No State shall enter into any
Treaty, Alliance, or Confederation; grant Letters of Marque and Reprisal; coin
Money; emit Bills of Credit; make any Thing but gold and silver Coin a Tender
in Payment of Debts; pass any Bill of Attainder, ex post facto Law, or Law
impairing the Obligation of Contracts, or grant any Title of Nobility. U.S. Const., art
1, sec.10, cl.1
a recent opinion, the US Court of Appeals for the 6th Circuit declared recent amendments to Michigan's
Sex Offender Registry Act (SORA) to be ex post facto law, reversing the lower
court opinion and remanding it back to the lower court.
MI SORA statute began in 1994 as a nonpublic registry maintained for law
enforcement. In the view of the 6th Circuit , it has grown into a "Byzantine
Code" governing every aspect of a sex offender's life. Amendments, passed
over time, changed the registry's role in society as follows:
registry became available online and offenders must register in person either
quarterly of annually
registrants from living, working or loitering within 1000 feet of a school
registrants into three tiers based on crime of conviction and they must appear
in person immediately when they buy a car, create a new e-mail or any other
passed in 2006 and 2011 are applied retroactively
to all registrants.
plaintiffs (five John Does and one Mary Doe) are registered sex offenders
challenging the statute on a number of grounds including that the retroactive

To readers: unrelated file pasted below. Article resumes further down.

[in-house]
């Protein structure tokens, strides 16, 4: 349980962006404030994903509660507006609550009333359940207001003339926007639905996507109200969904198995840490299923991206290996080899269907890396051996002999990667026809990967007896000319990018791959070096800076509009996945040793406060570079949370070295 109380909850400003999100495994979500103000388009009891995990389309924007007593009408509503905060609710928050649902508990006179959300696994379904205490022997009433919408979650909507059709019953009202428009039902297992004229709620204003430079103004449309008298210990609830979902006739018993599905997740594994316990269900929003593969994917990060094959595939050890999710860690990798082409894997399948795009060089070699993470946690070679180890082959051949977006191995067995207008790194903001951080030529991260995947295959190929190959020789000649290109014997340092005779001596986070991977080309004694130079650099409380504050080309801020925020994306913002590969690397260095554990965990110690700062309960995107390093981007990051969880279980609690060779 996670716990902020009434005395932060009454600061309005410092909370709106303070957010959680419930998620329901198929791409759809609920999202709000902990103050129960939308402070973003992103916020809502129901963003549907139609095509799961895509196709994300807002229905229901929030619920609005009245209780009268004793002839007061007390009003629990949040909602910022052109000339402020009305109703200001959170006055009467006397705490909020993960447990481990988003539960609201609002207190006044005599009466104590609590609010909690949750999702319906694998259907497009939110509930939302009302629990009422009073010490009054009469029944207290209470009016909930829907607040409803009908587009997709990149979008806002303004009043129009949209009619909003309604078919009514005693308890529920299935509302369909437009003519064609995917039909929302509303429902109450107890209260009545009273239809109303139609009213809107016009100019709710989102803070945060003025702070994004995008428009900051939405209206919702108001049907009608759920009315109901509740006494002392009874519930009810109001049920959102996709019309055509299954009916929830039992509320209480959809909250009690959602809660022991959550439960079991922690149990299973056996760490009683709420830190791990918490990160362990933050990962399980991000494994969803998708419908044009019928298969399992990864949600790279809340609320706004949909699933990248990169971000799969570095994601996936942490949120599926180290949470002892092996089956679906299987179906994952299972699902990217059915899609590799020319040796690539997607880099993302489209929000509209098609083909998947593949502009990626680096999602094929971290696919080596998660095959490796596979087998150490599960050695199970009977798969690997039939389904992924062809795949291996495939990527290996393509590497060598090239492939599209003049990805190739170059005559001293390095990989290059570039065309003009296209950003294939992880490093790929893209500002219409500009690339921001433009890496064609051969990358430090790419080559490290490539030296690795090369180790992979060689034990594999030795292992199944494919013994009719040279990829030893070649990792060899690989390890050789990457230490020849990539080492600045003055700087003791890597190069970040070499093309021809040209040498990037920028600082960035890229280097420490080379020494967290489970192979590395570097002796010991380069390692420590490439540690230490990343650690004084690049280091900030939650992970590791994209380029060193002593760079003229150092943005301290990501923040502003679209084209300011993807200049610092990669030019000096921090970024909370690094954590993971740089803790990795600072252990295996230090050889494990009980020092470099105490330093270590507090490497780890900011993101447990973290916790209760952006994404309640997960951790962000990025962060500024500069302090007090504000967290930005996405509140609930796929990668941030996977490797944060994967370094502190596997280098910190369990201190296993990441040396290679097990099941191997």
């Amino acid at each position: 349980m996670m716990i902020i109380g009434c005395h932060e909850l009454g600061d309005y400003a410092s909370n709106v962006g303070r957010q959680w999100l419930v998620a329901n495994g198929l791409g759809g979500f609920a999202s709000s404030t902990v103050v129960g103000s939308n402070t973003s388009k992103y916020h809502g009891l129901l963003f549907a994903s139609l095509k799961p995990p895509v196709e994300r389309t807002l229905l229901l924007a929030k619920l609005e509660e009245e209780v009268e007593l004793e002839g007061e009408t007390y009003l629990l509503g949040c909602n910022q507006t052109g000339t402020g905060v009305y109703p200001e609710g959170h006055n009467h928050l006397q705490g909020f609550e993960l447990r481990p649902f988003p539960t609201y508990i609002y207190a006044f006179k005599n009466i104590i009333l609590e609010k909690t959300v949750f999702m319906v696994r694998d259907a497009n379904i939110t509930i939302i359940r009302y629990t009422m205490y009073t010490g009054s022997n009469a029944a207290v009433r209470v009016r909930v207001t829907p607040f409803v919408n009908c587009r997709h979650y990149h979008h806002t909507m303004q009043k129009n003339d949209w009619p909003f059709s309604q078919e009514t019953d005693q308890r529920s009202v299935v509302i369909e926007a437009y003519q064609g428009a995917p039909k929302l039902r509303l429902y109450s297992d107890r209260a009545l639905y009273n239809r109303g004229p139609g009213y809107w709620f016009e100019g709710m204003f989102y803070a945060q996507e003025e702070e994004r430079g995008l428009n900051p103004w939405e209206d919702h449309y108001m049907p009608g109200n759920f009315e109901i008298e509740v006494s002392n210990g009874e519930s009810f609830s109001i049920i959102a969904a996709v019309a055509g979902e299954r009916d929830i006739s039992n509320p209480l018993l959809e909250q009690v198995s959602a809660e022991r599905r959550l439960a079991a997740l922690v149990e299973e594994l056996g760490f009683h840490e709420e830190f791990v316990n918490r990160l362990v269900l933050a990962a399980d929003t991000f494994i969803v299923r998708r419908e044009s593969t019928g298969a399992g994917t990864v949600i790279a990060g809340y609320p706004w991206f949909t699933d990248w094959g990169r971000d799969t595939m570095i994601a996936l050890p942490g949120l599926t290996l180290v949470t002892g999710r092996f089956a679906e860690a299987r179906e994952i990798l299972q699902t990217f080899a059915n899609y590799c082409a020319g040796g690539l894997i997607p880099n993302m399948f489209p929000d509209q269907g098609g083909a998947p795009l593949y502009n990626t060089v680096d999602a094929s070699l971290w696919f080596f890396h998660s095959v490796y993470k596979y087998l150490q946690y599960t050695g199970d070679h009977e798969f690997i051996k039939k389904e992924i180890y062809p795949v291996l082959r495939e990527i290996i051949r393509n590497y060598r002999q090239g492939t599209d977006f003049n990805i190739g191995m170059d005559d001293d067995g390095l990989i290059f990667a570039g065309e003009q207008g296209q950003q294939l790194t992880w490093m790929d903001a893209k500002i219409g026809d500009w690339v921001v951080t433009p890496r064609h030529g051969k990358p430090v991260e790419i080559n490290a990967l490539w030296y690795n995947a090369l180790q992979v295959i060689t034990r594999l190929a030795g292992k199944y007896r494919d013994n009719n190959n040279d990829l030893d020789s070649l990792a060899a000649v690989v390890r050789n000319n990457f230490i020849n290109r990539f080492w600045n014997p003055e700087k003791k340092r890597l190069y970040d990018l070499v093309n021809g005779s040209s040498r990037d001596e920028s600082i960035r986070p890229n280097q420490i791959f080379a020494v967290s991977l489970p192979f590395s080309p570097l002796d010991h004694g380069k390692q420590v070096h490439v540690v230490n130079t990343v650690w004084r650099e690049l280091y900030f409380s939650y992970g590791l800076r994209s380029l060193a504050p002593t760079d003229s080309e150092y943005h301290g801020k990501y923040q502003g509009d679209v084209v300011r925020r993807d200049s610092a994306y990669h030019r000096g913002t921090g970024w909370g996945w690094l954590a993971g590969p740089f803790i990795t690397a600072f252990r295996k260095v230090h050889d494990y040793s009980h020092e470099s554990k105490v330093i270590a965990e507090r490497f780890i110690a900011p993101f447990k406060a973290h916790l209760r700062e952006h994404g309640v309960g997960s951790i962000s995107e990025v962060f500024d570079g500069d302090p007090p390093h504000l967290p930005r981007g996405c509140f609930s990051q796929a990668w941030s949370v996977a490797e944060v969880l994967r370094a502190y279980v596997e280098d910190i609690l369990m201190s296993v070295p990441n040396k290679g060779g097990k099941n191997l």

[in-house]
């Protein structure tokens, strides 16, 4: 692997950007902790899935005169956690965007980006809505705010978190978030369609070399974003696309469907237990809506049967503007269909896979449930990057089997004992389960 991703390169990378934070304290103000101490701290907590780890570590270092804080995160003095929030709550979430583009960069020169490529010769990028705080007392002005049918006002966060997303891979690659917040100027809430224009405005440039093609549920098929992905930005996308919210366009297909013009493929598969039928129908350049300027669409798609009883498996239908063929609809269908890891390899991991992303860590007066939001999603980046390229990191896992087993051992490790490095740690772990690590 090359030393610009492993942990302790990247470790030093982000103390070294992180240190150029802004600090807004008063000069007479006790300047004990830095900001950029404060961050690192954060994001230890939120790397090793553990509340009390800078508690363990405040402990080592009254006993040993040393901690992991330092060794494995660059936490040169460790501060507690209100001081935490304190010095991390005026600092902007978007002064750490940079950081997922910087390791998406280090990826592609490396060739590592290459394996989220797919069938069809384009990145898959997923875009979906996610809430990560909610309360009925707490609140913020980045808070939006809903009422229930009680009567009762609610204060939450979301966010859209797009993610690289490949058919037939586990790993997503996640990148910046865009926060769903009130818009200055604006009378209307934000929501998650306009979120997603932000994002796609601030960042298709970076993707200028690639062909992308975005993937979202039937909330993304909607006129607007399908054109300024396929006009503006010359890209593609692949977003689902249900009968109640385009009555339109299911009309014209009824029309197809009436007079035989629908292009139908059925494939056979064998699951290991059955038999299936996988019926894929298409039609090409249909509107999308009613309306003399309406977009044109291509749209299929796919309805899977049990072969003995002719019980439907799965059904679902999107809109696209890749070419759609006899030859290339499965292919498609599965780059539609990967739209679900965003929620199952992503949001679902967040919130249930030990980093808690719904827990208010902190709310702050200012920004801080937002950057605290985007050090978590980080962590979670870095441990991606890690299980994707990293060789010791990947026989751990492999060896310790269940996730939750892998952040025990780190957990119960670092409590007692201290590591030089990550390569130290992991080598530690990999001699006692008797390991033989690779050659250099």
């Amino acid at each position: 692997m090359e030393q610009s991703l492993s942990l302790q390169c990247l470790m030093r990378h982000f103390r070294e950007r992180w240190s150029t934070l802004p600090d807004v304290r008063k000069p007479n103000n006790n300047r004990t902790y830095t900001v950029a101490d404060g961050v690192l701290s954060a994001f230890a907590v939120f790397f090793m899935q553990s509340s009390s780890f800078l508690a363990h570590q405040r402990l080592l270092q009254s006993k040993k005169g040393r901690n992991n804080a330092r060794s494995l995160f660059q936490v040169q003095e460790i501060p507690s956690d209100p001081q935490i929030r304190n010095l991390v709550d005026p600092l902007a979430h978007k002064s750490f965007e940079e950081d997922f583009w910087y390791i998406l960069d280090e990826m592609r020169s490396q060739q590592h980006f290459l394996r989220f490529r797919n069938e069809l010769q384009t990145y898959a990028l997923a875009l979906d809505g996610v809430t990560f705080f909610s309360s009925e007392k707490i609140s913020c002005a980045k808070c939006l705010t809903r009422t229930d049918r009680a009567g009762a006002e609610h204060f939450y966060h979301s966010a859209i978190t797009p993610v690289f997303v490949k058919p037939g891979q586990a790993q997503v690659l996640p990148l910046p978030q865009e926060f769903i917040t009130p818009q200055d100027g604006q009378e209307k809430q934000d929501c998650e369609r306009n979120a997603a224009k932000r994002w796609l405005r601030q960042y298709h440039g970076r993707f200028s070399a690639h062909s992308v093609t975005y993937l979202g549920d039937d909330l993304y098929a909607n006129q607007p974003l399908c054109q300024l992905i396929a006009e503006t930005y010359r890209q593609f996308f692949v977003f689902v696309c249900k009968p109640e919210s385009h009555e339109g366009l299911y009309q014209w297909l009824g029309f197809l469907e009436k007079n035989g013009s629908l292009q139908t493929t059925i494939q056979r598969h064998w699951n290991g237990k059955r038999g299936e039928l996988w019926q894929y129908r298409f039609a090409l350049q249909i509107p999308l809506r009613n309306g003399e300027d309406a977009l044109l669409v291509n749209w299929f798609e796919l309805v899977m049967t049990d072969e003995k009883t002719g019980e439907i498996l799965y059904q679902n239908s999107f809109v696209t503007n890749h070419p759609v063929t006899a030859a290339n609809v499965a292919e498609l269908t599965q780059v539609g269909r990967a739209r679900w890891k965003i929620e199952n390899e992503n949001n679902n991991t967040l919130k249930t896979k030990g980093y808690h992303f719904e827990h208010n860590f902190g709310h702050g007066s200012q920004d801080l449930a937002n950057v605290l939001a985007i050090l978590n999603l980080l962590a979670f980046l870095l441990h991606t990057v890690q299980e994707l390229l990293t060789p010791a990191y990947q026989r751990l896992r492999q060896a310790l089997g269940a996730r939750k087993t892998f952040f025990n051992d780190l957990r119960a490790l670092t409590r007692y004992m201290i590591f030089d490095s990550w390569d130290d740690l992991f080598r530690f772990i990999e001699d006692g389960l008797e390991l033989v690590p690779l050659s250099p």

application of the 2006 and 2011 amendments amount to ex post facto punishment
prohibited by the Constitution. (US Const, art 1, sec. 10, cl 1).
ex post facto clause was one of the first, Constitutional
question to be addressed by the Supreme Court in 1798, which held that the ex post
facto clause doesn't ban all retroactive lawmaking, only retroactive punishment. It
has become a powerful check on the states when they tried to punish socially
disfavored people without prior notice. Courts have held that "It is the
effect, not the form, of the law that determines whether it is ex post
facto." Weaver v Graham 450 U.S. 24, 31 (1981)
civil and regulatory law such as SORA doesn't violate the Ex Post Facto clause
unless the challenger can clearly and convincingly show that the civil remedy
is really a criminal penalty. A two-prong test was established in a case
challenging Alaska's sex-offender registry law.
the legislature intend to impose punishment?
not, is the statute so punitive in purpose or effect as to negate the state's
intention to deem it civil?
The 6th Circuit first decided that the legislative intent of SORA was not
looking at the effect of SORA, the court concluded the law was punitive
for the following reasons:
resembles the ancient punishment of banishment
because offenders are prohibited from living, working and loitering within 1000
feet of a school;
requirements resemble traditional shaming
punishments. SORA publishes three classifications corresponding to the state's
estimate of dangerousness of the offender’s conviction.
is a form of parole. The reporting
requirements are extensive and bear a number of similarities to parole/probation.
the purpose of the registry is to prevent recidivism, there is scant proof the
it accomplishes its goals. There are many reports finding that offense-based
public registration has no impact on recidivism.
The 6th Circuit held that because SORA 2006 and 2011 impose punishment retroactively and
without notice, it is an Ex Post Facto Law. It is now up to the legislature to
address the problem, which it began to do in December.
In the meantime, this decision has generated a hotbed of post-opinion motions. It is anticipated that the State of Michigan will file a petition for Writ of Certiorari in the United States Supreme Court.
Labels: 6th Circuit, Does v Snyder, ex post facto law, punishment of banishment, registry, reporting requirements, retroactive application, retroactive punishment, Sex Offender Registry Act, SORA